bitWithinElement := bit % 32
return bs.bitArray[element]&(1<<uint32(bitWithinElement)) != 0
}

func main() {
bitSet := NewBitSet(128)

bitSet.Set(1)
bitSet.Set(3)
bitSet.Set(5)
bitSet.Set(120)

fmt.Println("Bit at position 1 is set:", bitSet.Test(1))
fmt.Println("Bit at position 10 is set:", bitSet.Test(10))
fmt.Println("Bit at position 3 is set:", bitSet.Test(3))

}


## Output

Bit at position 1 is set: true
Bit at position 10 is set: false
Bit at position 3 is set: true


## Real life implementations

### Network Packet Filtering

BitSets are used in networking for packet filtering, where routers and firewalls match incoming packets against rules. Each rule is represented as a BitSet with bits indicating conditions like source IP range, protocol, or data flags. Efficient bitwise operations help quickly decide whether a packet is allowed.

### Sparse Data Indexing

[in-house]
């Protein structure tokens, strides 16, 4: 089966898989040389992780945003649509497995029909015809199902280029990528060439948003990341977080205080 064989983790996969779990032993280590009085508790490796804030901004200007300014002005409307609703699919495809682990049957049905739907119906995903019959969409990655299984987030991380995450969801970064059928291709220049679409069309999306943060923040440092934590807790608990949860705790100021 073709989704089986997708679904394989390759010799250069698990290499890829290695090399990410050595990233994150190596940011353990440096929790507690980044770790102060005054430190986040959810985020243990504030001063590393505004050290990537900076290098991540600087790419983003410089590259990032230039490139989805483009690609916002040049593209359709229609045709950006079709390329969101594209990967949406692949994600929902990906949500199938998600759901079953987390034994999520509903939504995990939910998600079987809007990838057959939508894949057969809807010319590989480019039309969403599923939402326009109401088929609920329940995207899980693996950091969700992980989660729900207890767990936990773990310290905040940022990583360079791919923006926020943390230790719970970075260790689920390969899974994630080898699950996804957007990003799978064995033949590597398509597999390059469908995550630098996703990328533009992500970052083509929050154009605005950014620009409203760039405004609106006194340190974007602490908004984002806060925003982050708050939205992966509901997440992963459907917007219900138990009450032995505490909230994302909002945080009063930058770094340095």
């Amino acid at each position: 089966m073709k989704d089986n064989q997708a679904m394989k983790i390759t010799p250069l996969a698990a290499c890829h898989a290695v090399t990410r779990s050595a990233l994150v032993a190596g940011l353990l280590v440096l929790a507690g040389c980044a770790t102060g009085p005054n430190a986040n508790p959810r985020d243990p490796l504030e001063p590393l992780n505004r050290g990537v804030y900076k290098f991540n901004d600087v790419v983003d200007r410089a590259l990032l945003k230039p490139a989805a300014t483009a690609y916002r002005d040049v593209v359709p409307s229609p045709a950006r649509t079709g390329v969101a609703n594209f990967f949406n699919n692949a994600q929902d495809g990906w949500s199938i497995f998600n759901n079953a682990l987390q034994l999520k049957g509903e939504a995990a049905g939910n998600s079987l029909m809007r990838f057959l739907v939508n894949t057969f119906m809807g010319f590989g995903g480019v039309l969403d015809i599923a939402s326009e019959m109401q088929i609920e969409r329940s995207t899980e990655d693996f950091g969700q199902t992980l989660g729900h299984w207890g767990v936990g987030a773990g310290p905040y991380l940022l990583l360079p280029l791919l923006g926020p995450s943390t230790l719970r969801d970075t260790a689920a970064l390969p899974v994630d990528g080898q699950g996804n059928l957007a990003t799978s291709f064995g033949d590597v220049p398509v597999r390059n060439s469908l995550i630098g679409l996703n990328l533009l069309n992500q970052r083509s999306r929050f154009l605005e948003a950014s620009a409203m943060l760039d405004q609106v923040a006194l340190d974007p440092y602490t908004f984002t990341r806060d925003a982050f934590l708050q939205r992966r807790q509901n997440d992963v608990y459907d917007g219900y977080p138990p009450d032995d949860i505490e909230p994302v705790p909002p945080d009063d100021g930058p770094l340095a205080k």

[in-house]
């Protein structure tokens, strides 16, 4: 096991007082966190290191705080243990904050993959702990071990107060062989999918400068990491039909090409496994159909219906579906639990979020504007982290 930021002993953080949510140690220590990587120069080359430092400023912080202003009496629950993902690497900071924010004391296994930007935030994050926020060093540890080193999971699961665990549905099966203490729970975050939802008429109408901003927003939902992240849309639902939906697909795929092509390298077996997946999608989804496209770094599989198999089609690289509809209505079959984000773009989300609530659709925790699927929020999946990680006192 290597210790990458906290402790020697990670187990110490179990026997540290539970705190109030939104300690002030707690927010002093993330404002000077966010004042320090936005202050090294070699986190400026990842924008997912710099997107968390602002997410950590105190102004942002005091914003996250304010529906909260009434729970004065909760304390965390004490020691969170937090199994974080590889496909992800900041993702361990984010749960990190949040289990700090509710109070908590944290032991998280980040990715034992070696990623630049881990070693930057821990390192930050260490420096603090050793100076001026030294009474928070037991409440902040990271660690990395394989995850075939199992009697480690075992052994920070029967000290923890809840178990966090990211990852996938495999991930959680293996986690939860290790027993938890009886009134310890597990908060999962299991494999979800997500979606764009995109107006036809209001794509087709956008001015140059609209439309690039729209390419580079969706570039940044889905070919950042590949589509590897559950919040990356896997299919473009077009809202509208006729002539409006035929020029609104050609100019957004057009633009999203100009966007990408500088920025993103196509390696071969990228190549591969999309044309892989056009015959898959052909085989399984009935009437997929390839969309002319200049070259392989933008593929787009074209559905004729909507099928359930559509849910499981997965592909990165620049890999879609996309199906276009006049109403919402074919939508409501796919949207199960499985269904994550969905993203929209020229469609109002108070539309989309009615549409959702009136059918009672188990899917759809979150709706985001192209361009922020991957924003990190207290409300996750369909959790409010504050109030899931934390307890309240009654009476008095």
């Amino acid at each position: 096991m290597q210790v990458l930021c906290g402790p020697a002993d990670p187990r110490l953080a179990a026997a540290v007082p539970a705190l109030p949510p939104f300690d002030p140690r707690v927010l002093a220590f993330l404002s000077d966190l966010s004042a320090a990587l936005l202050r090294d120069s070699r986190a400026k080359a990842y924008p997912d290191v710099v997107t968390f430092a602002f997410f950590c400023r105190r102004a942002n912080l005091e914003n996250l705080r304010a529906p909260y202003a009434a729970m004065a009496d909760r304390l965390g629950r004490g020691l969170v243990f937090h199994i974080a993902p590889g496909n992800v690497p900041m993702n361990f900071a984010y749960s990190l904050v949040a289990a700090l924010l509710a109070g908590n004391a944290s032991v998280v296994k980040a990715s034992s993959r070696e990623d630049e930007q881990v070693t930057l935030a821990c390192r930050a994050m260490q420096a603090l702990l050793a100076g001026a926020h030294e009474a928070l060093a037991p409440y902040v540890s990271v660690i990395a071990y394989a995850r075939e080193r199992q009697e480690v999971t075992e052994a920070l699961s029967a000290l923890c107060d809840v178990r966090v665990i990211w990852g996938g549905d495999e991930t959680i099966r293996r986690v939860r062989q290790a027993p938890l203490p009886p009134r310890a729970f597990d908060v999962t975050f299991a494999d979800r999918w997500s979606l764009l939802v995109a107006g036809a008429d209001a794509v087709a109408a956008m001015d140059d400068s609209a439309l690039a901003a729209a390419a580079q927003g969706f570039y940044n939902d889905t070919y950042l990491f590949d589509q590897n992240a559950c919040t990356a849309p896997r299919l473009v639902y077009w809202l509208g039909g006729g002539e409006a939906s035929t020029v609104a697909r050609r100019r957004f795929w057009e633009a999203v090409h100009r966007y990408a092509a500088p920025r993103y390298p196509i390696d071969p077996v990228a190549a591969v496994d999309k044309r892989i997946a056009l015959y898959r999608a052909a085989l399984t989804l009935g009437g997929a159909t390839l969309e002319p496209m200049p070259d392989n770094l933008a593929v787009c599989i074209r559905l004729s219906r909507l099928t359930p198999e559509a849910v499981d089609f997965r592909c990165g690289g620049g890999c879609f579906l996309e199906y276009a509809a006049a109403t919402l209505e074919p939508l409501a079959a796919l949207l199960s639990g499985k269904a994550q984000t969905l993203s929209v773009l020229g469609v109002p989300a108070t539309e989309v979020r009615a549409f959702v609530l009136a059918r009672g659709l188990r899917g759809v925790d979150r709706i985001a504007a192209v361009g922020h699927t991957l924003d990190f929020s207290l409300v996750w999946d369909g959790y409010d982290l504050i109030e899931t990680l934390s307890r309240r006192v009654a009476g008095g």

In databases and search engines, BitSet indexing is used for sparse data. It compresses attributes into bits, saving memory. For instance, in a search engine, BitSet identifies documents containing specific terms. Set bits represent term presence, making indexing and querying faster.

## Conclusion

A BitSet is a data structure used to efficiently store and manipulate a set of binary values, where each value can be either 0 or 1. In this article we have looked at how to implement a BitSet in Go: one using a slice of uint64 and the other using a fixed-size array of integers. The first example is memory-efficient for handling a large number of bits, while the second example is more memory-efficient, especially for a smaller number of bits.

Updated on: 05-Sep-2023